A recording console has two types of signal source. One is from the microphone and line inputs. The other is from the already-recorded signals on the multitrack tape. To record overdubs, these must be mixed together for the monitor mix and headphone foldback.
The simplest way to arrange this is to have a console with many inputs - at least the number of tracks on the multitrack (often up to 48), plus the number of microphones you need to use simultaneously. A total of 72 channels would suit most applications.
In this example of a 72-channel console, 24 channels can be dedicated to inputs, the other 48 channels can be used for monitoring the already-recorded signals on the multitrack recorder.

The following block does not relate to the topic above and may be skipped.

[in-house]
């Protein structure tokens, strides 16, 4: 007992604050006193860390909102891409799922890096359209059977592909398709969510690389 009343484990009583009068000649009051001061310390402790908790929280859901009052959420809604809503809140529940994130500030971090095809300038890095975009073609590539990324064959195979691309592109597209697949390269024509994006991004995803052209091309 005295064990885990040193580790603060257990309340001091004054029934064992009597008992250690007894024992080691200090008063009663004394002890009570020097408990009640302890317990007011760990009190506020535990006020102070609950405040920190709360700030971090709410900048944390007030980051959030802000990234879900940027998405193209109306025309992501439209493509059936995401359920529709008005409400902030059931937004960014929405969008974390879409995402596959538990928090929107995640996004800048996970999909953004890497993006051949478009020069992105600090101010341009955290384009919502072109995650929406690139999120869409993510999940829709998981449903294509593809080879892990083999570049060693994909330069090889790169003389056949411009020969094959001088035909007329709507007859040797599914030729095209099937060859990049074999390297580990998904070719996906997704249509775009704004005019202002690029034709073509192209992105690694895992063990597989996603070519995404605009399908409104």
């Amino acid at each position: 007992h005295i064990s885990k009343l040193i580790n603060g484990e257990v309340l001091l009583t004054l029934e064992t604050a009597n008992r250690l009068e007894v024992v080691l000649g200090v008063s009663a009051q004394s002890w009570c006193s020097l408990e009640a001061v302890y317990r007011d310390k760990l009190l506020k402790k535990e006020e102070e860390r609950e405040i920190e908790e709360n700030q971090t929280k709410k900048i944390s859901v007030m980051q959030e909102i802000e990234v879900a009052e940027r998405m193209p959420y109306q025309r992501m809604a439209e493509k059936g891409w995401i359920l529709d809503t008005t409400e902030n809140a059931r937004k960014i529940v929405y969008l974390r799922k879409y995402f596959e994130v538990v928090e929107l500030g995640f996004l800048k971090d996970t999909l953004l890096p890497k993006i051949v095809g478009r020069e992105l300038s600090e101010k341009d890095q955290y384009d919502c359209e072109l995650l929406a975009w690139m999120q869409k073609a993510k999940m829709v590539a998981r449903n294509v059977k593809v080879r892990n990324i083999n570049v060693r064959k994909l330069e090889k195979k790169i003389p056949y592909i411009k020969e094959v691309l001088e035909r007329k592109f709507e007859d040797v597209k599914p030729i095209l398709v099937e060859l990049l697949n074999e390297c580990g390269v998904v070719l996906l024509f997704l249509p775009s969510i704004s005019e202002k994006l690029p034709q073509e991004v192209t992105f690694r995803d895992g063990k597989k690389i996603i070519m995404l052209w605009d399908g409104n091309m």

This 'all input' architecture is easy to understand and operate, but it requires a lot of channels.
There have been a number of consoles designed specifically in this format, notable by Amek and Soundcraft. However, any console with sufficient channels can be used this way.
Since all-input is so easy to understand and use, many engineers work this way, even on an inline console.